ceilings, and wide walls.” This model of play systems can speak to not
only the player but the designer of the system. A low floor means a low
barrier for entering into play, such as learning how to handle the toy,
or finding enough people to play, or where it can be played. If a toy is
too confusing or unwieldy, players become less willing to interact with
it. A high ceiling represents the way the system provides opportunities
for exploration and an increase in skill level. A toy is less effective to the
user when it cannot offer anymore stimulation or challenge, which is
why we grow out of playing with most of the toys from our childhood.
Just like learning new ways to handle and shoot a basketball, good
toys are able to respond and accommodate the player mastering the
object. It is important to note that the exploration aspect of a good toy
also reflects on the player’s willingness to challenge themselves and
explore new ways to interact with the toy. The wide walls illustrates
the openness a system of play should have in order to account for the
different ways players play. An overly restrictive play pattern can deter
players and squash creative exploration. Therefore, the play system
must be open to appropriation by the player, in order for the player
to explore what is most interesting to them. When players are able to
use the toy for personal applications, the toy is elevated from an object
of entertainment to a channel of self discovery and learning. Because
we play in different ways, our toys should be designed to encourage
appropriation for the purpose of personalized fun.
PLAYING WITH (THE
DESIGN OF) BALLS
I have found that a ‘good toy’ is one that is easy to understand, scalable
in complexity, and easy to appropriate. The ball, in whatever form,
presents itself as one of the most effective toys, because of these
characteristics. To the player, the basic interface of a ball is simple to
grasp how it works: it can roll, bounce, balance depending on different
Toys start play, play develops creativity.
28
Chapter 2 - Contextual History
interactions. From a designer’s perspective, making a ball can be as
easy as crumpling up a sheet of paper, or as precisely engineered as a
golf ball. The simple form of a sphere can be made out many types of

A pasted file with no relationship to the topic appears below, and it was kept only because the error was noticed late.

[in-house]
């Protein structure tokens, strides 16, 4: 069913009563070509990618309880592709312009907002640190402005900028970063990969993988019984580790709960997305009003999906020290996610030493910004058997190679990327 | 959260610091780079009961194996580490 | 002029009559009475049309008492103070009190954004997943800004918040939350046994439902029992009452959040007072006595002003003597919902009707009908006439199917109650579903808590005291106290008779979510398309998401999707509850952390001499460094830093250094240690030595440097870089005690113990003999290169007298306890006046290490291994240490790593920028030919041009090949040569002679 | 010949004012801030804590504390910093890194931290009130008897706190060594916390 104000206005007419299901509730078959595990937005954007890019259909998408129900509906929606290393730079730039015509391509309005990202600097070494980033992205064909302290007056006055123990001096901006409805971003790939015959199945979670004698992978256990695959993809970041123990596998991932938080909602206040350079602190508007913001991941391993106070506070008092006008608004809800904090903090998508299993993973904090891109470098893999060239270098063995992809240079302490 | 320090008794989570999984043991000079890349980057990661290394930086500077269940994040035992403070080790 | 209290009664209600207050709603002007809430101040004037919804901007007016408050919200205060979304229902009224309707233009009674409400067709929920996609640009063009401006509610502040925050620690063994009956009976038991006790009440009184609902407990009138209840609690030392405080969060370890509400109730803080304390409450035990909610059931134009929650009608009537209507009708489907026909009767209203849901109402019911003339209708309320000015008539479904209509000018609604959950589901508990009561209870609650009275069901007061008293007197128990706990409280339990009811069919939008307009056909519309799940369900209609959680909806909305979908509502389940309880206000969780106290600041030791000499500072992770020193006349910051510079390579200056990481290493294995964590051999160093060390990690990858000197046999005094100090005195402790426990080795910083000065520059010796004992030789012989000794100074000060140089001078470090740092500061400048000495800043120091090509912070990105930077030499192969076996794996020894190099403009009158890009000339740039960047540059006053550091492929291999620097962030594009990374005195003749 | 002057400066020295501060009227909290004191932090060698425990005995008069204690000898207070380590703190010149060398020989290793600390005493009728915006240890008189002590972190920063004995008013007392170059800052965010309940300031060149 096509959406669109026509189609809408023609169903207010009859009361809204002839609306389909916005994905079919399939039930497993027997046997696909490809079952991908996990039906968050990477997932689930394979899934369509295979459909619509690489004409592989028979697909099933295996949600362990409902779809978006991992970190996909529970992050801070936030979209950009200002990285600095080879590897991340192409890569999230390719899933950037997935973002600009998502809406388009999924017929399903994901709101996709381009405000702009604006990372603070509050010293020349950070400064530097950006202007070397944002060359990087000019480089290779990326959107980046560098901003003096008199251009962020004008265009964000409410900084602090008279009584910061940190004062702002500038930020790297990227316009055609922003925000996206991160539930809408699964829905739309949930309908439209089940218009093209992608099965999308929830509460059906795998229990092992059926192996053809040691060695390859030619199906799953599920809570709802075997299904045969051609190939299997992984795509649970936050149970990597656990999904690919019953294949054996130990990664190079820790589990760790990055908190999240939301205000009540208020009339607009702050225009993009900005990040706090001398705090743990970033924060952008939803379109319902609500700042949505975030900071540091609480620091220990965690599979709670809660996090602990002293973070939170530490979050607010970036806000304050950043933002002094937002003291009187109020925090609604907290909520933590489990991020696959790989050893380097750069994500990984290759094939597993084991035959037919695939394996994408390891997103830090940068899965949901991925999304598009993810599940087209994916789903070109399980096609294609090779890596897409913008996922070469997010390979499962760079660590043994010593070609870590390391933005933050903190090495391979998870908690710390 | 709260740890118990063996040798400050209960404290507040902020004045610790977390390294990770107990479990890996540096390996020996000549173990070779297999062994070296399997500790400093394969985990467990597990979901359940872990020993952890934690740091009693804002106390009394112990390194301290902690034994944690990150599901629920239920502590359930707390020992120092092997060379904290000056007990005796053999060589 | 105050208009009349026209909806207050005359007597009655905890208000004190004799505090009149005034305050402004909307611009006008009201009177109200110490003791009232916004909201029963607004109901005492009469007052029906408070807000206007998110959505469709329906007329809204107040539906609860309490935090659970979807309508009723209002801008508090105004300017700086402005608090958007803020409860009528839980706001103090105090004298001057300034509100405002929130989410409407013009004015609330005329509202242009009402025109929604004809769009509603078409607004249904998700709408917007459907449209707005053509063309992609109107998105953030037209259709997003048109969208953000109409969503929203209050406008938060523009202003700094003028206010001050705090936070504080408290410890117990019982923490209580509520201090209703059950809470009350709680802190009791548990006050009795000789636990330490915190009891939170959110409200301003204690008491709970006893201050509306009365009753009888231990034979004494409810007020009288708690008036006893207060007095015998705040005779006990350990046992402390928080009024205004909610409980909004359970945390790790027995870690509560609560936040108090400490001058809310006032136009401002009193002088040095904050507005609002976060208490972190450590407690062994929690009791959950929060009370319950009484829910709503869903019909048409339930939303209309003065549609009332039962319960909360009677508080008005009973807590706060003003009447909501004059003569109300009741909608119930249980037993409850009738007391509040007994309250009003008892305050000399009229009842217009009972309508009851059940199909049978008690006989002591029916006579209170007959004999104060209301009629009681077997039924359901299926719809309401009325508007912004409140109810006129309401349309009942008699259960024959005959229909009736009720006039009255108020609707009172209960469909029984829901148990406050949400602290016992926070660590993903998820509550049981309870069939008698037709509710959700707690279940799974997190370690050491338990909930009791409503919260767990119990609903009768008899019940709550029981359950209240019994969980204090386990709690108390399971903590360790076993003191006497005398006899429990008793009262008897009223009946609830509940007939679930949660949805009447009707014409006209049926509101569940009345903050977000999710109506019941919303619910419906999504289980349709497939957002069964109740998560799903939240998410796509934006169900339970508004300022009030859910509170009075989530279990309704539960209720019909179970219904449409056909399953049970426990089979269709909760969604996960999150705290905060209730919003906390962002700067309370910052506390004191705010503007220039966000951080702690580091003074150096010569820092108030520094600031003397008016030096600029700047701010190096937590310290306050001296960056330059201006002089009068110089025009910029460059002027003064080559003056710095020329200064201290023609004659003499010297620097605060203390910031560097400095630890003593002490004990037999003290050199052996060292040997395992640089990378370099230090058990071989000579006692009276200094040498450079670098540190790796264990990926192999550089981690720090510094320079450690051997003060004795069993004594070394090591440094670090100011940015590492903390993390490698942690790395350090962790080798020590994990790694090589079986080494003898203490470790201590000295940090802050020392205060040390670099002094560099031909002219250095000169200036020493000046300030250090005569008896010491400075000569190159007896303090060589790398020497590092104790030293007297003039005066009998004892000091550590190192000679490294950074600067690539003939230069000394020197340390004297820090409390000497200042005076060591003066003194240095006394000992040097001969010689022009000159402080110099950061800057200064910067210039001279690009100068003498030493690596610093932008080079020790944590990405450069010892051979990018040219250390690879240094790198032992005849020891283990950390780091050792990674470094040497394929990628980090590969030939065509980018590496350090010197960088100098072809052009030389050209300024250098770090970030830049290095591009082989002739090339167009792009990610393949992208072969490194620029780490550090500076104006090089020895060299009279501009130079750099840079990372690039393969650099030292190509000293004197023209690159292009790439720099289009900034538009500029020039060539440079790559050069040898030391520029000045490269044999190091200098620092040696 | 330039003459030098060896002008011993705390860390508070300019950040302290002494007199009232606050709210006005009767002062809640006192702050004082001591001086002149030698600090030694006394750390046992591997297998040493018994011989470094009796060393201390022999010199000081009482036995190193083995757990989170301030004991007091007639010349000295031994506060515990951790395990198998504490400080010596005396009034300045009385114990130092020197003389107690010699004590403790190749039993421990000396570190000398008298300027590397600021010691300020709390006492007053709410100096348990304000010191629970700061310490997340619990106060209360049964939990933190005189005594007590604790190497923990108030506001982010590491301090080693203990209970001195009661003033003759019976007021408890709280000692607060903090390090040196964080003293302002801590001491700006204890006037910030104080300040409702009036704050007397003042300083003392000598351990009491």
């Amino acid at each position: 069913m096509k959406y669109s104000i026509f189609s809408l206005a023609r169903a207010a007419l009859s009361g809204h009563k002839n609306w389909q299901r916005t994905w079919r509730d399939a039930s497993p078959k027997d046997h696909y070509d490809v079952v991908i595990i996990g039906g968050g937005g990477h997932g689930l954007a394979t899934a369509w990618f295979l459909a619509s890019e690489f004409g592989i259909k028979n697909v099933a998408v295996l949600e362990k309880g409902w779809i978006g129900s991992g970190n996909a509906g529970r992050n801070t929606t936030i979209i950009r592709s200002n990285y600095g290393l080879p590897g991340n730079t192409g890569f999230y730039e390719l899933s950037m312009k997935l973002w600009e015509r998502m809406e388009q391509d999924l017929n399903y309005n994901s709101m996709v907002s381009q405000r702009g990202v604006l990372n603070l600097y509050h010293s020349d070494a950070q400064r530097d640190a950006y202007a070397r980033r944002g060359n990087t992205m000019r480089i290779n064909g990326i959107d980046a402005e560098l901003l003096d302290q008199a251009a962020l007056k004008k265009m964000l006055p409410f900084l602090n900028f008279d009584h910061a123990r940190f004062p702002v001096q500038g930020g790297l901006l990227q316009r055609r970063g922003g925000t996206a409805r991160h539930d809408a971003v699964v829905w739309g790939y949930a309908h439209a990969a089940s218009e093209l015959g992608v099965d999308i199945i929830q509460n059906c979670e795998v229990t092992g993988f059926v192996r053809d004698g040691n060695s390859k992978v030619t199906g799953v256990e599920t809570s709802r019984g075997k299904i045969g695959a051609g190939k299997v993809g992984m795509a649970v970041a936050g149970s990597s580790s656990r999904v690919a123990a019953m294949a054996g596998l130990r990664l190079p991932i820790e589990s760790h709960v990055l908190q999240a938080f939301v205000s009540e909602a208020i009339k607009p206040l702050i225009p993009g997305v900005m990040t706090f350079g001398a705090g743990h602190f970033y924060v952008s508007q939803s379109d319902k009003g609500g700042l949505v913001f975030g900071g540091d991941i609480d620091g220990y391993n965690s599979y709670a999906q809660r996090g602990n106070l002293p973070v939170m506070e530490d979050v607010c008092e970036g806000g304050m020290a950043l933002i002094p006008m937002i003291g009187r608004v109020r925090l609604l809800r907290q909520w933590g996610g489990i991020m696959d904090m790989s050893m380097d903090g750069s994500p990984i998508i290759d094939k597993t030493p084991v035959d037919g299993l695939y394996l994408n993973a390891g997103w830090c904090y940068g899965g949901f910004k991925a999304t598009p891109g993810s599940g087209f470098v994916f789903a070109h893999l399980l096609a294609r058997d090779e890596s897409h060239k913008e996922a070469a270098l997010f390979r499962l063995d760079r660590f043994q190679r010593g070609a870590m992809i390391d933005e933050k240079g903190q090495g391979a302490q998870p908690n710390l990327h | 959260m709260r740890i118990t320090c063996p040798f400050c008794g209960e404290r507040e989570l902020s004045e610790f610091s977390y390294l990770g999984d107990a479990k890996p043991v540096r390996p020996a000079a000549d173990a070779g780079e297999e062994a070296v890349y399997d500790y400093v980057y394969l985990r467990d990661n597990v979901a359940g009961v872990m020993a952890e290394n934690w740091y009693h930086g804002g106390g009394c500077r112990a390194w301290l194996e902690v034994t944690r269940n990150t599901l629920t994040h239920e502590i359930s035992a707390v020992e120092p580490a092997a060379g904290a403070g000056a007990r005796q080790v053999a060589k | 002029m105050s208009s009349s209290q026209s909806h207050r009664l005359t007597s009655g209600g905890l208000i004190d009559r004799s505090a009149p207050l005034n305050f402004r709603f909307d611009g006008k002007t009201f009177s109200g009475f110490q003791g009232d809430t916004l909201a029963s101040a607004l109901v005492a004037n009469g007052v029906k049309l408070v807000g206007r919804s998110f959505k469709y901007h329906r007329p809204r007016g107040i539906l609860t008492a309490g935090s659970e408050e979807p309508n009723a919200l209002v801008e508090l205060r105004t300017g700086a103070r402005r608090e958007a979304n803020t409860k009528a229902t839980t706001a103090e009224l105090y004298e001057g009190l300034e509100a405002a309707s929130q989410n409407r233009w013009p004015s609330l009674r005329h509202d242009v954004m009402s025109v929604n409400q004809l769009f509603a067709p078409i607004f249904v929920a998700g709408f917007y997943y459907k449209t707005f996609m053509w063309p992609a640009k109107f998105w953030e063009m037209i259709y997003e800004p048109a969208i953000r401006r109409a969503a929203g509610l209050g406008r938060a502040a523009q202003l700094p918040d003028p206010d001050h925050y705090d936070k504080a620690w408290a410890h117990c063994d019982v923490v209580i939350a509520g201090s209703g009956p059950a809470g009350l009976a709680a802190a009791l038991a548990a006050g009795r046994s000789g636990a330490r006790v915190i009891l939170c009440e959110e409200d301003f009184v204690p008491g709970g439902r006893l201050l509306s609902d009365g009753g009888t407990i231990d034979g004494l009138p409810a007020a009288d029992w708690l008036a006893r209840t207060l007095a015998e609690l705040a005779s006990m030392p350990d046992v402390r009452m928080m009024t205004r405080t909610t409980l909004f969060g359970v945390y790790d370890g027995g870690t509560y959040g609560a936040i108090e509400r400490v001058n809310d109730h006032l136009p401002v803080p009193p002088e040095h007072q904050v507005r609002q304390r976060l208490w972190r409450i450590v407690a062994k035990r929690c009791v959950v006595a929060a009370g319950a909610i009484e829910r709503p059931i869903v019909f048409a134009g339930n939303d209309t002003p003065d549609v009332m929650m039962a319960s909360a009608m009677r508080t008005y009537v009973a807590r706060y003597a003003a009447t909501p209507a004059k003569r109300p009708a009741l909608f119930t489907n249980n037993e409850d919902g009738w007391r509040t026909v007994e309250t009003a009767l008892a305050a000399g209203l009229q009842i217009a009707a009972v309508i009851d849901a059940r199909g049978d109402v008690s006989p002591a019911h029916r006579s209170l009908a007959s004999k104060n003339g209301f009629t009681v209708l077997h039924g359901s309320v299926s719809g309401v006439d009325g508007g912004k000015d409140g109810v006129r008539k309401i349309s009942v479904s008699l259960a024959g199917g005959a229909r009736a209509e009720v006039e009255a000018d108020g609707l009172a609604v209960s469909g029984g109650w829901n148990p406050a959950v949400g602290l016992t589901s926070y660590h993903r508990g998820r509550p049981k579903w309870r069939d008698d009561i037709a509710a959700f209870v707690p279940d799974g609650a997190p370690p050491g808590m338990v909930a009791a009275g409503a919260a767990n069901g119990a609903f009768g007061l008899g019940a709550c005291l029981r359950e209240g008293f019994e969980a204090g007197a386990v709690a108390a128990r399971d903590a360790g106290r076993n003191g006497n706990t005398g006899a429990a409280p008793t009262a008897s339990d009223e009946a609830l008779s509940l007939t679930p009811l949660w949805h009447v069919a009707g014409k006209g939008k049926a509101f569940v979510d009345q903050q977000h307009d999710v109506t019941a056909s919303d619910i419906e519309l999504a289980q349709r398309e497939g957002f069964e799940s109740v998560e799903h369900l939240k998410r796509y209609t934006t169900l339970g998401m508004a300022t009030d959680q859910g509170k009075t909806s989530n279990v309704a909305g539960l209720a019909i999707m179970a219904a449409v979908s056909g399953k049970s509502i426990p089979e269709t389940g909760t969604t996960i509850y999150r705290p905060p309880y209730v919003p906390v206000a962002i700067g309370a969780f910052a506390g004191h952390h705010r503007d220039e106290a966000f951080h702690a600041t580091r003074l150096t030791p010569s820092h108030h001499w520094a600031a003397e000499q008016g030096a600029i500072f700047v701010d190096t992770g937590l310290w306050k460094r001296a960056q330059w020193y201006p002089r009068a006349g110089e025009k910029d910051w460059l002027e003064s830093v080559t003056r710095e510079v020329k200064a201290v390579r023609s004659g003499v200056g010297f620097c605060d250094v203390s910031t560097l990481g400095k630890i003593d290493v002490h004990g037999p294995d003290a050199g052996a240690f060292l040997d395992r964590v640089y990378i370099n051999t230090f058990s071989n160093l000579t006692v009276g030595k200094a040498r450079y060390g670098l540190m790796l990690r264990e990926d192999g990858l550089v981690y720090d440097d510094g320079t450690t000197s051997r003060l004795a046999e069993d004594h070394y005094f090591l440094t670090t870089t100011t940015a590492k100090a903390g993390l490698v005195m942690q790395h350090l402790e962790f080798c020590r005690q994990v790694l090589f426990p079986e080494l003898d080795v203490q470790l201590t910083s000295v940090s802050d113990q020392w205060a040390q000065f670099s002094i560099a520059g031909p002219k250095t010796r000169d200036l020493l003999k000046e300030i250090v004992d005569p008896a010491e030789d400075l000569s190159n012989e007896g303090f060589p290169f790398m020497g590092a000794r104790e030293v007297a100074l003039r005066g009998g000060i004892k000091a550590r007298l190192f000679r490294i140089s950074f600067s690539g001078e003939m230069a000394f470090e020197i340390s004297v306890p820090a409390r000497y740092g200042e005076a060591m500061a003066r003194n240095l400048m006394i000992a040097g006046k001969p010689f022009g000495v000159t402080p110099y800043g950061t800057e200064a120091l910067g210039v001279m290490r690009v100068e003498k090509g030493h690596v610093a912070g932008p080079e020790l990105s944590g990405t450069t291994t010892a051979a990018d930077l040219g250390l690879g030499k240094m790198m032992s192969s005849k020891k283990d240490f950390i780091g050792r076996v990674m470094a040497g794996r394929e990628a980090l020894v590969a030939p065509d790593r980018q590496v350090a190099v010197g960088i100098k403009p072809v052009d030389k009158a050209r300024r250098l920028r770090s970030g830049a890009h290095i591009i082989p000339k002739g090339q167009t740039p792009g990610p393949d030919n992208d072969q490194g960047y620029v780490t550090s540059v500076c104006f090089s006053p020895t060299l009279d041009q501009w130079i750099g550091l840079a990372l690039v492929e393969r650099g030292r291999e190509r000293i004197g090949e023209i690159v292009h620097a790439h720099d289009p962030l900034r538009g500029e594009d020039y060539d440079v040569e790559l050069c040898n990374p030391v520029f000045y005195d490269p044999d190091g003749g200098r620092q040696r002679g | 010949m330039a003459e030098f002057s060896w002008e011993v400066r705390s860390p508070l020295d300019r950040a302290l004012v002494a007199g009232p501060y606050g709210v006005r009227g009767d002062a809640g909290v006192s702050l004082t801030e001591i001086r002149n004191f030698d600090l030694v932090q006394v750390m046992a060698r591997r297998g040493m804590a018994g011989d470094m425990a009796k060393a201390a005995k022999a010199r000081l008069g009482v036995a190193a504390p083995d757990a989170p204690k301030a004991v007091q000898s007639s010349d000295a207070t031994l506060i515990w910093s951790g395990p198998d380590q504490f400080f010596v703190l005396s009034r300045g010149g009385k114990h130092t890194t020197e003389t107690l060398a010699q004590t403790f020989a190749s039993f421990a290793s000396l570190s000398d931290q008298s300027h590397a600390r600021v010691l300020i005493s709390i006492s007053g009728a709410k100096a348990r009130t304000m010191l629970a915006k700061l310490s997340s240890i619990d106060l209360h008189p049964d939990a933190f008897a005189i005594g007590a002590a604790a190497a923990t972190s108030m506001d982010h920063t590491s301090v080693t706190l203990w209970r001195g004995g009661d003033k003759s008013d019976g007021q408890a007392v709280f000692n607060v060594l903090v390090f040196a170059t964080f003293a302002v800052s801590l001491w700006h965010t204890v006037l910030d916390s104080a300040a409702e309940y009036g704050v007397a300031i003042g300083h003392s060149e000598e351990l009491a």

materials, in different sizes, and still be recognized as a ‘ball.’ Through
mastering the basics of the ball, we become aware of how it interacts
in the context of other factors, such as the ball material, surrounding
environment, and potential players. We are able to play more deeply
by being aware of how these external agents affect and connect us to
the ball. Think about how a professional athlete is able to fully use their
body, the field, and the unique design of the ball in harmony to play
a game, compared to someone who has never played sports before.
Both can have fun and love the game, but as the beginner masters the
basics of playing, the intricacies in the play system come to light. How
we use the ball in play is up to us as much as the designed material,
size, and context determines the interaction (Sicart, 44).
In mastering the form of the ball and the system of play it exists, players
display their unique personality and explore their tendencies through
what we call style or strategy. From reserved and precise, to bombastic
and explosive, playing styles develop constantly through playing and
understanding that we are how we play (Brown, 65).
IMPROV: PLAYING WITHIN
STRUCTURES
Improvisational comedy, or improv for short, is a theater form that
utilizes quick thinking and teamwork to create comedic scenarios,
characters, and stories based off a certain stimulus, such as a word from
the audience. The allure of improv is the thrill of spontaneity, but there
is a lot of preparation and training in generating a climate conducive
to creativity. While technically you can make anything up on stage and
29
call it improv, there are techniques and strategies in place for teams
to improvise cohesively and to find the comedy more efficiently. The
foundation of improv is listening to your partner, acknowledging them,
and building on top of their ideas to create something collaboratively. These rules are implicit in how we naturally play, and the power
is in its application for other creative fields. Improv exercises one’s
skills in observation, adaptability, recognizing patterns, empathy, and
teamwork. The process of improvising onstage is a microcosm of the
creative process: conception, exploration, ideation, and execution are
displayed within minutes of receiving inspiration for a scene.
USING IMPROV TO PLAY
BETTER
In the design field, we are taught to use creative thinking to solve
problems and communicate them. However, there is no singular way
to reach a creative idea, and the path is almost always unclear in the
beginning stages of creating. Many scientific and artistic innovations
seemingly come from nowhere, from Mendeleev using playing cards to
organize the periodic table, to Alexander Fleming discovering penicillin from moldy dishes. While we cannot purposefully design ‘accidental’
innovation, we can see that there are prevalent principles that can lead
to discovery, such as observation, curiosity, playfulness, and courage.
Coincidentally, these ideas also form the basis for practicing improv
comedy.
Players must be able to observe i.e. listen and accept the bricks of
information laid out in the scene. Once something interesting presents
itself, such as a weird character or oddly specific detail, the team must
be curious to follow where the interesting thing can lead (called the
‘game’ of the scene). Improvisers are trained to mentally ask themselves